Investing Answers Building and Protecting Your Wealth through Education Publisher of The Next Banks That Could Fail
Investing Answers Building and Protecting Your Wealth through Education Publisher of The Next Banks That Could Fail

Default

What it is:

A default is a violation of a promise to pay debt in agreed amounts at agreed times.

How it works (Example):

Let's assume Company XYZ has a line of credit for $10 million from Bank ABC, and $5 million of that line is outstanding. Company XYZ must make a $25,000 monthly payment on the outstanding debt every month.

Company XYZ is having trouble with the launch of its new product and is dealing with a recall on four of its other products. Sales dropped 75% and cash flow dried up, making it hard to make the debt payments. For a few months, Company XYZ makes late payments, and then after six months it stops making payments altogether. Bank ABC declares Company XYZ in default and demands immediate repayment of the $5 million outstanding principal.

This of course is very hard for Company XYZ to handle, and Bank ABC begins the process of seizing the collateral that secured the debt. Without these assets (let's say they're machinery), Company XYZ cannot continue production and thus closes its doors.

In general, there are six events involved in a default (in this example, we assume the borrower has obtained a mortgage for a house from the lender).

  1. The borrower signs a contract agreeing to repay the lender over a period of time, usually in predetermined installments.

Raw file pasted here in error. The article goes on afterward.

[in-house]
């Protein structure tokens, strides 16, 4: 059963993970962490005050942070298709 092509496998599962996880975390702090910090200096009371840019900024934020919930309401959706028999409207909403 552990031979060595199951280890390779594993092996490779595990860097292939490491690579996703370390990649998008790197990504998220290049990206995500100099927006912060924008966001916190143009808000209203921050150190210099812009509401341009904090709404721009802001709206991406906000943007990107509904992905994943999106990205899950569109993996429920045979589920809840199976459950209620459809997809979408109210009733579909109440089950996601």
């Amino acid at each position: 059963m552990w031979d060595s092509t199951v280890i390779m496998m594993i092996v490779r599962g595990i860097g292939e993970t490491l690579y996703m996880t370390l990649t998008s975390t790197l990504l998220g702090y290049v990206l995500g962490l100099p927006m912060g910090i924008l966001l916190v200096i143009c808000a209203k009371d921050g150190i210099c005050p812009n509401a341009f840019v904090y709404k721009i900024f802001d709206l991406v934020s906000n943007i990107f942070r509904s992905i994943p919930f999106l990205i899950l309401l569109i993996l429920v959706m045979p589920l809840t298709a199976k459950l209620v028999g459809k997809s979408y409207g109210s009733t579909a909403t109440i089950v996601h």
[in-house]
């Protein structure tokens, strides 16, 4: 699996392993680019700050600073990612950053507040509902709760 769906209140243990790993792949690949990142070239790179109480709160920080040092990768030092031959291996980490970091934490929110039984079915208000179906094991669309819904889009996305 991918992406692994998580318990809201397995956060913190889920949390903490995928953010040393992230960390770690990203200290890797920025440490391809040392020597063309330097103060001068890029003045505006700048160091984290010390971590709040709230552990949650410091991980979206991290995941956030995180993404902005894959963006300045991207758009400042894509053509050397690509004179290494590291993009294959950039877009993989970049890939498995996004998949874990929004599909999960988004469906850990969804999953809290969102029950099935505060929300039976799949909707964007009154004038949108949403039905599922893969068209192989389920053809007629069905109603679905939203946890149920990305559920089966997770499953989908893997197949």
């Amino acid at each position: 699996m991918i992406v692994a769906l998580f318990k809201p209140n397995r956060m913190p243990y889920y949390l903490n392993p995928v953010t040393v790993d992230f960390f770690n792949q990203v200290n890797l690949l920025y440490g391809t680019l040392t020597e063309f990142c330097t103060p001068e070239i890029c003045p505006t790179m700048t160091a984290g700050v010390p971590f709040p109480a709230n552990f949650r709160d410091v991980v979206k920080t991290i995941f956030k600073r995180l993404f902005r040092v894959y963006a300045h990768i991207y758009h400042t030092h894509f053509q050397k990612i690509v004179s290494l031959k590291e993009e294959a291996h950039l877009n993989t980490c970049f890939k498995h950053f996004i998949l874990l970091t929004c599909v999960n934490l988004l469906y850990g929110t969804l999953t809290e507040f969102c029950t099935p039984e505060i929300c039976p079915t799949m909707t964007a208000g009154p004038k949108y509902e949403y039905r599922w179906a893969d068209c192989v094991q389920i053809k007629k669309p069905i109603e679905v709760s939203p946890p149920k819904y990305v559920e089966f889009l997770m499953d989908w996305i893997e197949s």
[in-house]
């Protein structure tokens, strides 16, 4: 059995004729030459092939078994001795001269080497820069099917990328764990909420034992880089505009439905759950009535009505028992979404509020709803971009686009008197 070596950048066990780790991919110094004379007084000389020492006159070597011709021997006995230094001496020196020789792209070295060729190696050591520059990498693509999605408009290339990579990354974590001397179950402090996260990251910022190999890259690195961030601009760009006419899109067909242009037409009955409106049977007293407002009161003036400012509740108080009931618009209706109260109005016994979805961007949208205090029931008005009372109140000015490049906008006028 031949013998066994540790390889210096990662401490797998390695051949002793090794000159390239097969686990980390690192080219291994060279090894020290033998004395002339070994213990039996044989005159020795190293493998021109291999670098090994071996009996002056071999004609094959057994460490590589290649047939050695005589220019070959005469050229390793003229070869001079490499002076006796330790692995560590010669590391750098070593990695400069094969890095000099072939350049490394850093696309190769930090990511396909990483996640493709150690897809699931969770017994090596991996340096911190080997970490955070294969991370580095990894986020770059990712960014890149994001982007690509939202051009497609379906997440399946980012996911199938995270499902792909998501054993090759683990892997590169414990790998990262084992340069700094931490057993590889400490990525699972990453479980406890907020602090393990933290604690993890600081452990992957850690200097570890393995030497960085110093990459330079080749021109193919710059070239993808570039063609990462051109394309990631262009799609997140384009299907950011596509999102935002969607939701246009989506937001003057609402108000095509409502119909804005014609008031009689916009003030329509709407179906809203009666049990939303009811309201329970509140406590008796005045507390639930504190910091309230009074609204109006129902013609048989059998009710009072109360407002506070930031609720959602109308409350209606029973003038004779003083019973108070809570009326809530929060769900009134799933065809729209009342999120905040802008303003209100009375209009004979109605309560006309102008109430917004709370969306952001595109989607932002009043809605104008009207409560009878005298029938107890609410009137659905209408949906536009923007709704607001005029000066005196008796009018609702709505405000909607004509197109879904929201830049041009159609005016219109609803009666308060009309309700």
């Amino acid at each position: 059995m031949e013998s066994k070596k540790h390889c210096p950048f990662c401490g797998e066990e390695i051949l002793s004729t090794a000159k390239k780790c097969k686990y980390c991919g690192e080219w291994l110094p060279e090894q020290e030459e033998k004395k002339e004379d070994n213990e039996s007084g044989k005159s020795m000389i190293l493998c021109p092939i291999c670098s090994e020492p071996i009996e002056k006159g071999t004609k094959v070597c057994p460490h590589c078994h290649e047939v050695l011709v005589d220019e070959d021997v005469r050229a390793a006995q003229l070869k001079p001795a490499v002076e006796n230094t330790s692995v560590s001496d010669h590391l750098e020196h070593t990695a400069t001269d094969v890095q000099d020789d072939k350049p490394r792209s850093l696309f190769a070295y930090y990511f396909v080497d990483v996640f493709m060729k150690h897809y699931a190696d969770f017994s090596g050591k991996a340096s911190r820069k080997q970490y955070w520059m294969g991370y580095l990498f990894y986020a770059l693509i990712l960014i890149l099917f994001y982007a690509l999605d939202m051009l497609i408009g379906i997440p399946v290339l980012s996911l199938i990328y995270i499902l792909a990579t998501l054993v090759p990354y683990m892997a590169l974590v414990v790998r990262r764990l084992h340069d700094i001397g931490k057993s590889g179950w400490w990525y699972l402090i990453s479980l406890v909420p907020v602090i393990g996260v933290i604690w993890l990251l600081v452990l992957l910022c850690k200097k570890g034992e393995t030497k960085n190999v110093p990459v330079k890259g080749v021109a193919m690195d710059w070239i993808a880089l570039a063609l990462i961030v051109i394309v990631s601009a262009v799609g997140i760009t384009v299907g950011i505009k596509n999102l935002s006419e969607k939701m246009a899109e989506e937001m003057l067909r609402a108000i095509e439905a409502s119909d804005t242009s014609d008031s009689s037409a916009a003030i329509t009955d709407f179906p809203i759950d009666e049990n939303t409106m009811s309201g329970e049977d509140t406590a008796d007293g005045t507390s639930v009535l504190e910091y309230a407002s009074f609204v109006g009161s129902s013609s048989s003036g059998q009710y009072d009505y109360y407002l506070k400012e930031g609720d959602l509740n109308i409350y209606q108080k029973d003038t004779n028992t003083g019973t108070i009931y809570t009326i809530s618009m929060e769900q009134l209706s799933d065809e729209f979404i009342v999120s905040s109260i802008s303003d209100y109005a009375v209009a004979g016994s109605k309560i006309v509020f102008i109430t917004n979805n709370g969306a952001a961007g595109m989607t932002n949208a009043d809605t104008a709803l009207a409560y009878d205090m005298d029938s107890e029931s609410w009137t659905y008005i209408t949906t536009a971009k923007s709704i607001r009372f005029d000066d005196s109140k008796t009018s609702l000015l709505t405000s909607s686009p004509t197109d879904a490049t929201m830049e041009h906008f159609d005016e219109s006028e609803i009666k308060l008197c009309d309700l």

2. The borrower misses one or more payments.
  3. The lender sends the borrower one or more notices of delinquency.
  4. The borrower and the lender try to adjust the repayment schedule so that the borrower is more likely to make at least some of the payments until he or she gets back on his feet. (This process is called special forbearance or mortgage modification.)
  5. The borrower still misses payments.
  6. The lender sends the borrower a notice of default and initiates foreclosure proceedings.

Why it Matters:

Defaults are serious matters, and they are far more serious than simply being overdue in a payment (though this can trigger a lender to declare default). Foreclosure occurs when a lender seizes and sells a borrower's collateral when the borrower has failed to repay the lender. The term is most often associated with real estate.

Defaults do long-term damage to a person's credit report and can hinder a company's ability to raise capital in the future. It is important to note that foreclosure laws vary by state, and they affect the order or duration of these steps. It is also important to note that the federal Fair Debt Collection Practices Act affects foreclosure proceedings by stipulating the methods lenders can use to go after bad debts.

Default risk is the chance that a bond issuer will not make the required coupon payments or principal repayment to bondholders. Many things can influence an issuer's default risk and in varying degrees. Examples include poor or falling cash flow from operations (which is often needed to make the interest and principal payments), rising interest rates (if the bonds are floating-rate notes, rising interest rates increase the required interest payments), or changes in the nature of the marketplace that would adversely affect the issuer (such as a change in technology, an increase in competitors or regulatory changes). The default risk associated with foreign bonds also includes the home country's sociopolitical situation and the stability and regulatory activity of its government.